Crawford wanted the best possible video quality, so Securitas set the recorders to record at 30 frames per second. The Loronix recorders use a compression technology that preserves image quality while reducing storage requirements by about 25 percent. Each recorder is equipped with a 320-gigabyte hard drive and uses an activity detection algorithm that records video only when a pixel change is detected, further preserving hard-drive space.
Cliff Taylor is as much a feature of the JRTC as the sophisticated training technology it uses. A career military man, Taylor was one of the early players in the development of the JRTC when it was founded in 1987 at Fort Chaffee in Arkansas. When the JRTC was relocated to Fort Polk in 1993, Taylor, who played a role in developing the instrumentation systems in the operations center, relocated with it.
Still an Army employee but now in a civilian capacity, Taylor is the operations center's instrumentation systems manager. As such, he has been closely involved in the process of selecting the right security systems and is responsible for overseeing security at the JRTC-IS Operations Center. Said Taylor, "The access control and video recording units have absolutely helped us create a secure environment. The Army's security people have given us their stamp of approval."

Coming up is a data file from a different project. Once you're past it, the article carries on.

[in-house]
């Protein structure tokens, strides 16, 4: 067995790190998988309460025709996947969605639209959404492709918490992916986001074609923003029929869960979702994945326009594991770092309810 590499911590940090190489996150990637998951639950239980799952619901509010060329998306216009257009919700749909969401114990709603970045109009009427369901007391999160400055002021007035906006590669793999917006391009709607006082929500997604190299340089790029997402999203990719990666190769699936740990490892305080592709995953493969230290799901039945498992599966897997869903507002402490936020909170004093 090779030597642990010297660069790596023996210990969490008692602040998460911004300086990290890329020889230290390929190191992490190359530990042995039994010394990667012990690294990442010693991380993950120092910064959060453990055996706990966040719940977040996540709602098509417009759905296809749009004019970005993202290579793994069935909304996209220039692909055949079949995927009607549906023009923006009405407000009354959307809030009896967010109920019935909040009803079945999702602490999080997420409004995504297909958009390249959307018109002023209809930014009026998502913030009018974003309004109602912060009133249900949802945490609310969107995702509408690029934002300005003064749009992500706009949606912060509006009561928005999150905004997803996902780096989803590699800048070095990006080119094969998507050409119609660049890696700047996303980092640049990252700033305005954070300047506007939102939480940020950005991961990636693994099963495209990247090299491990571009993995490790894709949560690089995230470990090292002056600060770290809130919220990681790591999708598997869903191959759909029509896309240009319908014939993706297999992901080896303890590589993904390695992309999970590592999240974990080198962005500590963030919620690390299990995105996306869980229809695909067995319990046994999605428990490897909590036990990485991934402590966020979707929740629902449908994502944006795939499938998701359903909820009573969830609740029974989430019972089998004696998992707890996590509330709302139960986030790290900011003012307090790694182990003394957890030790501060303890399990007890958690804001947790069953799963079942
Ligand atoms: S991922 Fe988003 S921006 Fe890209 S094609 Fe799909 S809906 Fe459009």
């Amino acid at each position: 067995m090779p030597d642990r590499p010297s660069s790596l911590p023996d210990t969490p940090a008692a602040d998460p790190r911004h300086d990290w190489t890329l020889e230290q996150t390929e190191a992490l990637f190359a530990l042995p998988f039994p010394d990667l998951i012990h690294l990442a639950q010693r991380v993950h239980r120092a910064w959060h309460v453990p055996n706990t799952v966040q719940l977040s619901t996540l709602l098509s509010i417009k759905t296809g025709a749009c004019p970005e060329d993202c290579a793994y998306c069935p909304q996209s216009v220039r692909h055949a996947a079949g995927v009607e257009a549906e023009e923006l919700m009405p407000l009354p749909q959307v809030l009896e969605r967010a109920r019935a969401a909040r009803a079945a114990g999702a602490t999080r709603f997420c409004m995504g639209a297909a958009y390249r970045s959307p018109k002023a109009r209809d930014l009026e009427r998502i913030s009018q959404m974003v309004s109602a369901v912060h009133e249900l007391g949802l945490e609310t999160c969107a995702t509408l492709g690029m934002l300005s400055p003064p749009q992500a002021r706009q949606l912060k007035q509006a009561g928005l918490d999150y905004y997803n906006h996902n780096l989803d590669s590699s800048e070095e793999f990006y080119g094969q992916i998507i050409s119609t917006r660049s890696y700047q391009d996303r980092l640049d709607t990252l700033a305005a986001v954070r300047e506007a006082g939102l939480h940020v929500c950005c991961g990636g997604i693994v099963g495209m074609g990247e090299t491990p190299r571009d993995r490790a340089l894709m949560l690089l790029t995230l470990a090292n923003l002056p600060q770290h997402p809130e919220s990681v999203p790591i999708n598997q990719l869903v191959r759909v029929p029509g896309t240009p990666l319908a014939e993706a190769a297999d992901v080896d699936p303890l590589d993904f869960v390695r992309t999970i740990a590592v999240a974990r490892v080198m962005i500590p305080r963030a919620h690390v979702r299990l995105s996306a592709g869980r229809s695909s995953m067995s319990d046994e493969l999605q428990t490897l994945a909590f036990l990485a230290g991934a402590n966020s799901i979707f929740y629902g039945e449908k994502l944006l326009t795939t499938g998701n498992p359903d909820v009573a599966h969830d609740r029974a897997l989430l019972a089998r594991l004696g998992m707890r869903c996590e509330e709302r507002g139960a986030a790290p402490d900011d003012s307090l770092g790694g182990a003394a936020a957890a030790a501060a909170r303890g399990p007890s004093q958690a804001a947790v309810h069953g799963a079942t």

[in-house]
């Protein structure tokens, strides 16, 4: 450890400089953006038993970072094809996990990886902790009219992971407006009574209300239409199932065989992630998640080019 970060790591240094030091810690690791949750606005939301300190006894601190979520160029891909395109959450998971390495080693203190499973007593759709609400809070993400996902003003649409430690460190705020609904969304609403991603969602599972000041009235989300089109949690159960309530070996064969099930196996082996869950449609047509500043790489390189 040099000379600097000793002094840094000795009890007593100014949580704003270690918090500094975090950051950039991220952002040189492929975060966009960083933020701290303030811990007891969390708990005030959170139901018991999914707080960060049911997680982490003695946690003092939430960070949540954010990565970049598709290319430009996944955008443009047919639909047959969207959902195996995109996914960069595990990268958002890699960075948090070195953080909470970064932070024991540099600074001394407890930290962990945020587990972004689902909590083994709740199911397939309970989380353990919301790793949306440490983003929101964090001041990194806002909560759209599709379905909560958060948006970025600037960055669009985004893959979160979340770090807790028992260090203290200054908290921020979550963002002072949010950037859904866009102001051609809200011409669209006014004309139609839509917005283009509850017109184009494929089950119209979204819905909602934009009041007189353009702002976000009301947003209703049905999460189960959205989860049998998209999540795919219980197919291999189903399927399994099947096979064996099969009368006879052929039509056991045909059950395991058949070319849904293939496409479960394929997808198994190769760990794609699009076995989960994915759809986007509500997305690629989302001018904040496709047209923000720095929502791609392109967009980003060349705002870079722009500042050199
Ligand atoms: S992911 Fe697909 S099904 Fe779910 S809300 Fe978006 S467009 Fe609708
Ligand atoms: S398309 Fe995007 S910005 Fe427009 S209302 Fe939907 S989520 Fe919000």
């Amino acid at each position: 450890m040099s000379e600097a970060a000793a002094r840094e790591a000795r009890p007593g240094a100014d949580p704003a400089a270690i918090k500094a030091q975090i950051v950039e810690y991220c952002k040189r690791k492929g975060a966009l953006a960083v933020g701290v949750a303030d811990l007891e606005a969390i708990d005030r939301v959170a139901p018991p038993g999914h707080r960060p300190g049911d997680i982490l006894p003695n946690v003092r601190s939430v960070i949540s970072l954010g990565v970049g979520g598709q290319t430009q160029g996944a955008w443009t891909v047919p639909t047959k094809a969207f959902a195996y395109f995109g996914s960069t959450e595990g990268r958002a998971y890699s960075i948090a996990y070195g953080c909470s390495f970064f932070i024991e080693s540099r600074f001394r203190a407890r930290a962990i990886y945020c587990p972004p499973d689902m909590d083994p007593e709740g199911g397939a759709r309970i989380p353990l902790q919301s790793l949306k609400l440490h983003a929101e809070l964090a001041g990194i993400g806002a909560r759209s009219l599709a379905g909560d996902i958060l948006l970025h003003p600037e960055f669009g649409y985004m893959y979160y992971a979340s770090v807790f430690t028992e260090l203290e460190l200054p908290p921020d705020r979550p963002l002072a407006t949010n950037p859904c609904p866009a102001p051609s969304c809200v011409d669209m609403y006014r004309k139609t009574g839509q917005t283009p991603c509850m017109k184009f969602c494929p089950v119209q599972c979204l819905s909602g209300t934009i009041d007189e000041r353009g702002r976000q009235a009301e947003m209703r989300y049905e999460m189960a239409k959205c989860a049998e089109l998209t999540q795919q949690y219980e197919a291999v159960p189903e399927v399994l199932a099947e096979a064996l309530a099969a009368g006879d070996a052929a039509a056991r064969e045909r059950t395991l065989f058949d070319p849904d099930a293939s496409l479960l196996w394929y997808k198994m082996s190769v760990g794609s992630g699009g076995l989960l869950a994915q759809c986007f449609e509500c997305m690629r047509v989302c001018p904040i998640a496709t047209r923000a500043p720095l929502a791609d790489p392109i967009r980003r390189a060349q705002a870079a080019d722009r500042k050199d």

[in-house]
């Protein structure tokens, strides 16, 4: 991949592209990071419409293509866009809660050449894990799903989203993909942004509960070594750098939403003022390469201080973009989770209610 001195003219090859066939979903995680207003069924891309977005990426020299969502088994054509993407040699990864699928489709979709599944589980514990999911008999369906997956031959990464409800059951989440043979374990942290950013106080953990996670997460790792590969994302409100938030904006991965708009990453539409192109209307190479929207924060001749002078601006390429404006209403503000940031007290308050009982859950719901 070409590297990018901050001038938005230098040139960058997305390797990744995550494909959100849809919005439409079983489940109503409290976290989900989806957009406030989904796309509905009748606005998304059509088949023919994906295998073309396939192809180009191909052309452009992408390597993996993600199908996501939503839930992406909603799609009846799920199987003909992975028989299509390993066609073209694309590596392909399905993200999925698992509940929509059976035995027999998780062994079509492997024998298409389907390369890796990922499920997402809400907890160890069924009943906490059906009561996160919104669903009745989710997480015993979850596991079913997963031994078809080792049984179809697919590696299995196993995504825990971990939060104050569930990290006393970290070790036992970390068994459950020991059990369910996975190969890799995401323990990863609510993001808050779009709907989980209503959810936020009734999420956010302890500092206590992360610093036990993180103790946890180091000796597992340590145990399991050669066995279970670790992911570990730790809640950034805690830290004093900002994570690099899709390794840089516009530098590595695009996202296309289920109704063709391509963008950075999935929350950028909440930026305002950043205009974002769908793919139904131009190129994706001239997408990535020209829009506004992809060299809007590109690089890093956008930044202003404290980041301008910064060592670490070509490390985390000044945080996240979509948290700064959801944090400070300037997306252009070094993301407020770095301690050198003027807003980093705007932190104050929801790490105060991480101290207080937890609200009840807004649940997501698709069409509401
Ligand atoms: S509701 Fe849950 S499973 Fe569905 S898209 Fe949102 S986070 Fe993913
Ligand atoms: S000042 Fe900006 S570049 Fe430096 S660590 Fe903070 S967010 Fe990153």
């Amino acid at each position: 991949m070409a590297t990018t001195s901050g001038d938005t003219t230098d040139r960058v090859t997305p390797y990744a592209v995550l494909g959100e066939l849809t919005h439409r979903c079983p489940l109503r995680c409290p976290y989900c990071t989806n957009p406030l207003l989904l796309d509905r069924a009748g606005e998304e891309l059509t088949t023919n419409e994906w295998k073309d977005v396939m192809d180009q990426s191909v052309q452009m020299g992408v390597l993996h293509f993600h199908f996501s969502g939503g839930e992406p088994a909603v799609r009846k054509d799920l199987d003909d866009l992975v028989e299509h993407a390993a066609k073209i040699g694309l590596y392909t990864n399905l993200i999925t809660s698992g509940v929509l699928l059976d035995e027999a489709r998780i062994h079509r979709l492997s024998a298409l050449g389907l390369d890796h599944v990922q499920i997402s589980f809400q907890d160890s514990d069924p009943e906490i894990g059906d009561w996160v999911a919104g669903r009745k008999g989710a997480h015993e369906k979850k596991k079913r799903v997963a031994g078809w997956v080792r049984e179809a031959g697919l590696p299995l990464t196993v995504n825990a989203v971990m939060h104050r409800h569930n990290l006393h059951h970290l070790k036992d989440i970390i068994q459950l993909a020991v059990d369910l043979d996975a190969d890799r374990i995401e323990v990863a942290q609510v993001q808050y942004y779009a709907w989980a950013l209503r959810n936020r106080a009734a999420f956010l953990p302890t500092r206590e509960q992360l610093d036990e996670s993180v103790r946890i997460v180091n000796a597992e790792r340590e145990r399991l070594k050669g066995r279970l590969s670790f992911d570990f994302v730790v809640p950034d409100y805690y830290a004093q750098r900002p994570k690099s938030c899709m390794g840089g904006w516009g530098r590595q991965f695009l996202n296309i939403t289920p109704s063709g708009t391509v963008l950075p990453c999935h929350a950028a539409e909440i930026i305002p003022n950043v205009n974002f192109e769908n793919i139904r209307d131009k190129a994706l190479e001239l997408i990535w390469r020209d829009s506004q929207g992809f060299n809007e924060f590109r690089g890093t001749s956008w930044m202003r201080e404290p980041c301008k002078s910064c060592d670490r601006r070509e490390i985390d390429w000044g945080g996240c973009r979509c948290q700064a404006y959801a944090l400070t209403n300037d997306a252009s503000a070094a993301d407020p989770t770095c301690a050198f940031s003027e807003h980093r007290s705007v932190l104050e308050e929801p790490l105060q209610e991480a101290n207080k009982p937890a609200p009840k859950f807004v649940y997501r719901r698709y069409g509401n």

While Fort Polk is one of the most technically advanced and realistic role-playing simulations in the world, it's no game to the staff at the JRTC. They're deadly serious about their mission to save lives and train soldiers to overcome the new challenges they face. And, with the recent security modifications at the JRTC-IS Operations Center, they can confidently work towards accomplishing their vital mission.
Jeremy Zimmerman is a freelance writer from Southern California.